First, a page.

• South Africa - The Commission conditionally approved Nimble Credit Fund 1 (Pty) Ltd's (Nimble Credit) acquisition of parts of Edcon Ltd’s (in business rescue) loan book and associated inhouse administration services, including debt collection services, which consist of certain assets and certain yet to be identified employees (the Target Business). The merger was approved subject to the condition that there will be no job losses due to the merger for a period of at least two years from the date of approval of the transaction. The merger parties also committed to make offers of employment to at least 150 employees of Edcon’s financial services division that were dedicated to the Target Business.

Telecommunications, media and technology: Updates & developments

  • ​South Africa - The Commission has extended its call for public comments on its paper titled "Competition in the Digital Economy" to 30 October 2020. Our e-alert summarising the key competition and regulatory issues identified and the strategic actions proposed by the Commission is available here.
  • South Africa - The Tribunal conditionally approved Hensoldt Optronics (Pty) Ltd's (HOSA) acquisition of the air traffic management (ATM) business and the defence and security business of Tellumat (Pty) Ltd (Tellumat). The Hensoldt Group manufactures and sells sensor systems, and Tellumat operates its ATM division in the aerospace market (mainly contracting with the South African National Defence Force and airports). Since nine employees are likely to be retrenched as a result of the proposed transaction, the Commission approved the merger subject to the condition that the Hensoldt Group will give first preference to the affected employees should suitable positions become available over the course of the 12 months following the merger implementation date.

Transport: Updates & developments

  • Botswana - The Competition and Consumer Tribunal (CCT) dismissed an application by Gaborone Container Terminal (GABCON) to file supplementary affidavits in the abuse of dominance complaint lodged against it by the Competition and Consumer Authority. GABCON challenged the CCT's jurisdiction and argued that since it was a statutory monopoly, it did not fall within the ambit of the Botswana Competition Act 4 of 2018 (the BCA). The CCT held that GABCON is not a statutory monopoly as it is not created by statute and is therefore not protected by the BCA.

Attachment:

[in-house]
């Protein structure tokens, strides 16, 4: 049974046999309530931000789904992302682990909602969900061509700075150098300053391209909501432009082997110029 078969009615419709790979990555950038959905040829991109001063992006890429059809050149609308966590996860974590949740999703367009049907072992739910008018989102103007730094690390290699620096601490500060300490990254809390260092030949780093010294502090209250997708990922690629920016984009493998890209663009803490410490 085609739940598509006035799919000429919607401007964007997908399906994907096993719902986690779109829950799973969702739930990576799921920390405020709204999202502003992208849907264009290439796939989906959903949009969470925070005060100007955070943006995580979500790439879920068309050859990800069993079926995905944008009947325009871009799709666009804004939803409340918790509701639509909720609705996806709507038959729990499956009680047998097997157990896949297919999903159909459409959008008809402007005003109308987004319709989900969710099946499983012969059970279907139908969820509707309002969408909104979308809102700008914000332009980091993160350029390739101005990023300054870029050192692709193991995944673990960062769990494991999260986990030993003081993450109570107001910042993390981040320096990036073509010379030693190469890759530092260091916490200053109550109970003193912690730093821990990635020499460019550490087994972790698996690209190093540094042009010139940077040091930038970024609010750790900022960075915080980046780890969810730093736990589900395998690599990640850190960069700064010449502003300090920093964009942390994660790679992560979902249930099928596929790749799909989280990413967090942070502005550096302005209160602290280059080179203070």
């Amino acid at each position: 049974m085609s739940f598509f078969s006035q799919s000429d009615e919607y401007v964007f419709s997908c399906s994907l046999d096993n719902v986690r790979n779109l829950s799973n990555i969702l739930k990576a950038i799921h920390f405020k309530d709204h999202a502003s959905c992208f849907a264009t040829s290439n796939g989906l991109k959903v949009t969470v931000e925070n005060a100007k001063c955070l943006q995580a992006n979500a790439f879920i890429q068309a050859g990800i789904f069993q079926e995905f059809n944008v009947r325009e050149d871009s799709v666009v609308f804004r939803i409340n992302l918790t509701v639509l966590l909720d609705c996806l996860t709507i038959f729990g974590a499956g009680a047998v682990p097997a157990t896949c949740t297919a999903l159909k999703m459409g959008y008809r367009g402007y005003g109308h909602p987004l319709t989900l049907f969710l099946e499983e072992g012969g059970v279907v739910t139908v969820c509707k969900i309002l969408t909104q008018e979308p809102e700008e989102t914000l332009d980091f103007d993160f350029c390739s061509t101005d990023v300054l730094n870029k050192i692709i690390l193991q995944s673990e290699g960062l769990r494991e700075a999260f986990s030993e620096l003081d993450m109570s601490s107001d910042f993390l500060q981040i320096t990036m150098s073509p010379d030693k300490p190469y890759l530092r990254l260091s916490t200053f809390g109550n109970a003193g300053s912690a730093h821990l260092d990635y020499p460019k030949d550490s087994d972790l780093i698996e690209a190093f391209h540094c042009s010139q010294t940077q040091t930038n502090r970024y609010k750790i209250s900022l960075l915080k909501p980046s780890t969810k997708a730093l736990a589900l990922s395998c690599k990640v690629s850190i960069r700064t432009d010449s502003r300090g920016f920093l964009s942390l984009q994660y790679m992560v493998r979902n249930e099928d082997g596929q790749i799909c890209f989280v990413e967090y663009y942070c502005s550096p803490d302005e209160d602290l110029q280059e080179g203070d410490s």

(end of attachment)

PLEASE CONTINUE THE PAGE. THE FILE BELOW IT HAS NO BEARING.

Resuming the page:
• South Africa - The Tribunal confirmed a consent order between the Commission, MAHLE GmbH and MAHLE Behr GmbH & Co. KG (MAHLE Behr). The Commission found that MAHLE Behr and one of its competitors engaged in cartel conduct when responding to tenders issued by original equipment manufacturers (OEMs), in respect of the manufacture and supply of certain automotive components to certain OEMs outside South Africa. MAHLE Behr has agreed to pay an administrative penalty of ZAR 1 622 106.00.
  • South Africa - The Tribunal confirmed a consent agreement between the Commission and Panasonic Corporation (Panasonic). The Commission alleged that Panasonic and Denso Corporation engaged in price-fixing, market division and collusive tendering in respect of Requests for Quotations in the market for the manufacture and supply of automotive components to OEMs. Although Panasonic did not admit guilt, it has agreed to pay an administrative penalty of ZAR 537 980.00.

International News

Australia: Updates & developments

  • The Australian Competition and Consumer Commission (ACCC) received an award from the International Competition Network and World Bank Group for work done to improve competition in the Australian dairy industry. The work done included an inquiry into competition in the sector and the recommendation of a mandatory code.
  • The ACCC released a report on Airline Competition in Australia, which explores the significant impact of Covid-19 on the sector. The report also outlines the approach that the ACCC will take to protect competition in the sector.
  • The ACCC granted an authorisation to the Australian Energy Market Operator (AEMO) and participants in gas and electricity markets to cooperate on measures to secure Australia’s energy supplies during the Covid-19 pandemic. The authorisation allows the AEMO and energy industry participants to share essential personnel, essential inputs and information about the operation of their facilities.